Haricot Bean Houmous (Navy Bean Hummus) – Emma Eats & Explores
Nutrition Tips For Vegans
Vegetarian; It is defined as people who consume vegetable food, animal foods (such as red meat, chicken, fish, milk and milk products, eggs, honey) in limited or no consumption. Vegetarian diet includes options such as lacto-ovo vegetarian diet, lacto vegetarian diet according to its limitations. In the vegan diet, all animal foods, meat products, dairy products, eggs, honey, etc. foods are not consumed.
Veganism differs from vegetarianism in that it is not consumed in dairy products and foods such as honey. It is an important issue whether nutrients such as protein, calcium, iron, zinc, vitamin B12, vitamin D and fatty acids are adequately and balanced in vegan nutrition. Let’s examine the nutrients these nutrients contain and their importance to us.
Amino acids in the composition of proteins determine the bioavailability of the protein. Bioavailability is the ratio of using the nutrient found in the food the body receives, to define roughly. In animal-derived proteins, this rate is higher than in plant foods. In individuals who do not consume animal food, possible protein deficit should be supported by conscious nutrition.
Protein needs can be met by using vegetable-based foods together. For example, intake of legumes such as cereals and lentils in the same meal supports the need for protein.
Consumption of soy and soy products will provide serious support in terms of protein needs.
Foods such as beans, chickpeas, shelled foods and seeds, nuts and nut paste, wheat will increase the amount of protein in the diet.
Vitamins are compounds that cannot be produced in the body and they are the nutrients that need to be met with external nutrients.
Soy milk, breakfast cereals and B12 supplemented foods are important for vitamin B12 intake.
Vitamin B12 supplements are recommended, especially for pregnant, lactating vegans and their babies.
The most common mineral substance in the body is calcium. The body’s benefiting from calcium; It depends on the body’s need for calcium, the type of food, and the amount of calcium taken.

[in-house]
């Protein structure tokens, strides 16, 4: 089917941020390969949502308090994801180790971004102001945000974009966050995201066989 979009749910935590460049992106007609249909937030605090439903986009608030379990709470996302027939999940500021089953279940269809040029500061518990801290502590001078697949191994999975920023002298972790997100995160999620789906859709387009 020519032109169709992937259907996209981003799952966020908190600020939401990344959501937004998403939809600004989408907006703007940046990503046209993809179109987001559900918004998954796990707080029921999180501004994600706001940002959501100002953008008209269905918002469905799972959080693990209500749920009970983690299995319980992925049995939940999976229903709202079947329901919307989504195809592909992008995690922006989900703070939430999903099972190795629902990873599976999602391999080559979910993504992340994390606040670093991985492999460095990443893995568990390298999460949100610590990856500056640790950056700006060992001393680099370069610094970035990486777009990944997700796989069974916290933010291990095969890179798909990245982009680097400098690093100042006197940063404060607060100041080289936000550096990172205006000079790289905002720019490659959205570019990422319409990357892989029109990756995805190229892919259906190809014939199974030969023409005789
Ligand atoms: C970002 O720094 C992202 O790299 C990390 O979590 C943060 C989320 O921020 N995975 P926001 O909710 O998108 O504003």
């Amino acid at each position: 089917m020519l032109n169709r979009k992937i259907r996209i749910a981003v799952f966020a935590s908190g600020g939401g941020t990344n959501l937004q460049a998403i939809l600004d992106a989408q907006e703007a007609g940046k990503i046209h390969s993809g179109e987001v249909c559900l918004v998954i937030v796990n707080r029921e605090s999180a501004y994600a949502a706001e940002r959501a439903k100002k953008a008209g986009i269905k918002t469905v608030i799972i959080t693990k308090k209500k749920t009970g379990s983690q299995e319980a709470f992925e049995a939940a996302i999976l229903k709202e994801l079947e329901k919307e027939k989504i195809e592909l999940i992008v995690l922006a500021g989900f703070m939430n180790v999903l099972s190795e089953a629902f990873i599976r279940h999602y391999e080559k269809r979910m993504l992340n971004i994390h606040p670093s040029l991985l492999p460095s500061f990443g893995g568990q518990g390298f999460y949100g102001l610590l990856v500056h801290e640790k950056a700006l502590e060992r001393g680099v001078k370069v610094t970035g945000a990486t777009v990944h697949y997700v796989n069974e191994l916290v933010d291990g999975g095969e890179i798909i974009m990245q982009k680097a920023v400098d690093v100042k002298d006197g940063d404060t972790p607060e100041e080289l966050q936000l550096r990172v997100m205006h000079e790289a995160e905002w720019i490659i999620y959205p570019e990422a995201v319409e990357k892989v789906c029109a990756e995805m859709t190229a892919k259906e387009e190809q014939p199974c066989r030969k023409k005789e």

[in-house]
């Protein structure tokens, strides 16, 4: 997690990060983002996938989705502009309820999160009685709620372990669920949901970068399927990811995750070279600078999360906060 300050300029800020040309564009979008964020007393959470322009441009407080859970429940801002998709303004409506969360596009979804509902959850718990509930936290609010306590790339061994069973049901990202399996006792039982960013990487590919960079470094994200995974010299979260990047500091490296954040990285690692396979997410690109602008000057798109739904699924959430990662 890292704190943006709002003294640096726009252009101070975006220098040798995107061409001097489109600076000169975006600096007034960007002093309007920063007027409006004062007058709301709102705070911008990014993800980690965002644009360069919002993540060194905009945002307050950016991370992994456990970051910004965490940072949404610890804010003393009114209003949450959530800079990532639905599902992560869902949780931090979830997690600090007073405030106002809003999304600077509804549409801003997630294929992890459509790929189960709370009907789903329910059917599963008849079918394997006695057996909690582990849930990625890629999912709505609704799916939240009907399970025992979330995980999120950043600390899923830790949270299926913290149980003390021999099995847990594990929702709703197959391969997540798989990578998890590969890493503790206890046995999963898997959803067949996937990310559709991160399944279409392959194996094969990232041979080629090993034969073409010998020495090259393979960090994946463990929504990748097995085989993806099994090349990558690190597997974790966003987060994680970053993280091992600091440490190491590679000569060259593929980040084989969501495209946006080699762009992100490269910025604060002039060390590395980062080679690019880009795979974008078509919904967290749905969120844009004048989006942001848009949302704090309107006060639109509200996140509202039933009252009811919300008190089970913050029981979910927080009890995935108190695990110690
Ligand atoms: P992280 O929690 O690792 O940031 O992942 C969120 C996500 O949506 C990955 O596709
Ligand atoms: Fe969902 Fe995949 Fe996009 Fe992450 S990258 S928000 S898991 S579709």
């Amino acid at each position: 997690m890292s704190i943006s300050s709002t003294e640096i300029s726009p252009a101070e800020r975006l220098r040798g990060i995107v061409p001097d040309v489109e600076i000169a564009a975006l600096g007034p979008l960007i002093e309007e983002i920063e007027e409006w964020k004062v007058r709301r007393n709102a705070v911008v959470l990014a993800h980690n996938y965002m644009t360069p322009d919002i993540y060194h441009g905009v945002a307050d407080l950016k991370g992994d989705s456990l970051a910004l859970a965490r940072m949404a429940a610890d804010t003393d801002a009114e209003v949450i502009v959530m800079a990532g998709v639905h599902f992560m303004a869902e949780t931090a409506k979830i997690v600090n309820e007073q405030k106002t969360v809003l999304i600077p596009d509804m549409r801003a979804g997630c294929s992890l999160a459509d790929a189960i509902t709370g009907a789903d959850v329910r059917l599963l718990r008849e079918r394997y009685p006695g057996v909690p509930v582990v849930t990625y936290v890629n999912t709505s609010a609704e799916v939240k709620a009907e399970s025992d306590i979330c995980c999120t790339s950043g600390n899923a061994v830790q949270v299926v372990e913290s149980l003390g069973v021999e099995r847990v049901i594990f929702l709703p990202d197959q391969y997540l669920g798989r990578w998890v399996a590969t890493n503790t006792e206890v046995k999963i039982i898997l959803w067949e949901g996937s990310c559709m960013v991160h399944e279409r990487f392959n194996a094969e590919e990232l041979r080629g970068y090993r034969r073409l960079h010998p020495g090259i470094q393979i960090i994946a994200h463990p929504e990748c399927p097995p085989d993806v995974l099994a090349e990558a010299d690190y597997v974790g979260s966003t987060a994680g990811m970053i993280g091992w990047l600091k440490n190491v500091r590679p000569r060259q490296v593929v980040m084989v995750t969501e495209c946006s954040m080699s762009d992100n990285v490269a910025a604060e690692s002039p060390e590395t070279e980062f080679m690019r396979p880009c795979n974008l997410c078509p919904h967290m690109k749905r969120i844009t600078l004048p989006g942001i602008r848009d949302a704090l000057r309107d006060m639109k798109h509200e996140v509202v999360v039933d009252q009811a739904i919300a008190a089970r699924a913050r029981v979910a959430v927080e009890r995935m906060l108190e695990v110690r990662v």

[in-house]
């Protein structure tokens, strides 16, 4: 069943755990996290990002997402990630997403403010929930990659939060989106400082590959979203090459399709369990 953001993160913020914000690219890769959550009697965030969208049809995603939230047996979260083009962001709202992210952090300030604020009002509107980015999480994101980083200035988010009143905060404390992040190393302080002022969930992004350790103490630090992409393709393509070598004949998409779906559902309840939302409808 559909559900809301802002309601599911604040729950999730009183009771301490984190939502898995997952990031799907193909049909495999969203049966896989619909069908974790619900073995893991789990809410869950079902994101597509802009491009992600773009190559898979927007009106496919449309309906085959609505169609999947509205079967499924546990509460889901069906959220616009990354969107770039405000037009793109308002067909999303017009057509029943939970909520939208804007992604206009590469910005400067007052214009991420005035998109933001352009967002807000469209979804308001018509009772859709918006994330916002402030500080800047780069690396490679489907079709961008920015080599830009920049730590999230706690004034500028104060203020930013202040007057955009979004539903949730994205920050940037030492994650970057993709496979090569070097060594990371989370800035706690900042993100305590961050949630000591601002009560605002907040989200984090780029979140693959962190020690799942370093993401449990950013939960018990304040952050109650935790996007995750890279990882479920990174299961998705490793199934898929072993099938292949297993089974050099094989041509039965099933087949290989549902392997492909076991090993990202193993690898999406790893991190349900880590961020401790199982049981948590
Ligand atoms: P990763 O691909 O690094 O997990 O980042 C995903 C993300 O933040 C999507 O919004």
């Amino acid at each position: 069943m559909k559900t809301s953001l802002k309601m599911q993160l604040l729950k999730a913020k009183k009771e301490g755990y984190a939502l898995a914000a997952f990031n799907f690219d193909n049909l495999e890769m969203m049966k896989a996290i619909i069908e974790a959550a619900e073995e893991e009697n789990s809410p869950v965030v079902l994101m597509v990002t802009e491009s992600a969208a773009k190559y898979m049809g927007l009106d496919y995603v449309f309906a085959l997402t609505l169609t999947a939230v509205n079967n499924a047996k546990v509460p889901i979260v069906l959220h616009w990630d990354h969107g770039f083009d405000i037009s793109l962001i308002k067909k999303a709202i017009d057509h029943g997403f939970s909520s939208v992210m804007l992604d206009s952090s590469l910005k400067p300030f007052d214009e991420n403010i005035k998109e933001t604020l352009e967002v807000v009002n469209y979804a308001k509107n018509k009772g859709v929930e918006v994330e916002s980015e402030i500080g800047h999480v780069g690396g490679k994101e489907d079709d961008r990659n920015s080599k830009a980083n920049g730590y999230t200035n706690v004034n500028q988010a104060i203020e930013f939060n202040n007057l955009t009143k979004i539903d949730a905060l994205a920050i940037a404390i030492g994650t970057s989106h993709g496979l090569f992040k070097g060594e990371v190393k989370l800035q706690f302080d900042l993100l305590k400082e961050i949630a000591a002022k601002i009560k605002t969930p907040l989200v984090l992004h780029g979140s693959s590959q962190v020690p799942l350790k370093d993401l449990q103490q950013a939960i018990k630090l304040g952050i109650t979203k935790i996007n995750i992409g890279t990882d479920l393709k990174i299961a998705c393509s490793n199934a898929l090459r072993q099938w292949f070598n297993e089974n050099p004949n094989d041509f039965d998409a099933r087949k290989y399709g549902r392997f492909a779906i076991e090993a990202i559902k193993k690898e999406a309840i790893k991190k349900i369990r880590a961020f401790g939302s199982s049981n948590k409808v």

Dairy products, etc. For vegans who do not benefit from the high amount of calcium contained in animal foods, calcium-fortified soy products will be the savior.
Again, since green leafy vegetables are rich in calcium, they must be added to the vegan diet. For example, a salad made with broccoli, parsley, dill and lentils or chickpeas at lunchtime will be a light and nutritious choice.
Adding oats with a good amount of calcium to meals such as lunch or breakfast will both enrich our diet with calcium and make our meal enjoyable with different oat recipe options.
Vitamin D deficiency is an important health problem not only for vegans but for all age groups. Although the richest sources of vitamin D are animal foods such as fish liver oil, butter, it should be remembered that the most important source of vitamin D is sunlight. In addition, herbal sources such as cereals and legumes are also good sources of vitamin D.
Reinforced soy milk, juices, yogurt and breakfast cereals provide an important benefit in this regard. Therefore, paying attention to the food label of the products we will consume will help us make a more conscious choice.
As with proteins, animal foods contain more useful forms of iron in our bodies than vegetable foods. Since iron is an important mineral for our body, this issue should be considered.
Options like dried beans, dark leafy vegetables, prune juice are a good source of iron for vegans.
In fact, vegans often consume diets that contain high levels of vitamin C. This increases the absorption of the iron content in the diet. In other words, we can say that vitamin C provides more benefit than iron in foods we consume.
However, consumption of tea and coffee and consumption of calcium-rich meals reduce the absorption of iron. In other words, we benefit less from the iron in the foods we consume. Therefore, it is important to be careful to consume a high iron meal 1-2 hours after consuming these foods.
Foods such as enriched breakfast cereals, dried fruits, beans, lentils, sesame, nuts can be consumed as a source of iron. Consuming these foods together with vitamin C sources will affect our iron intake positively.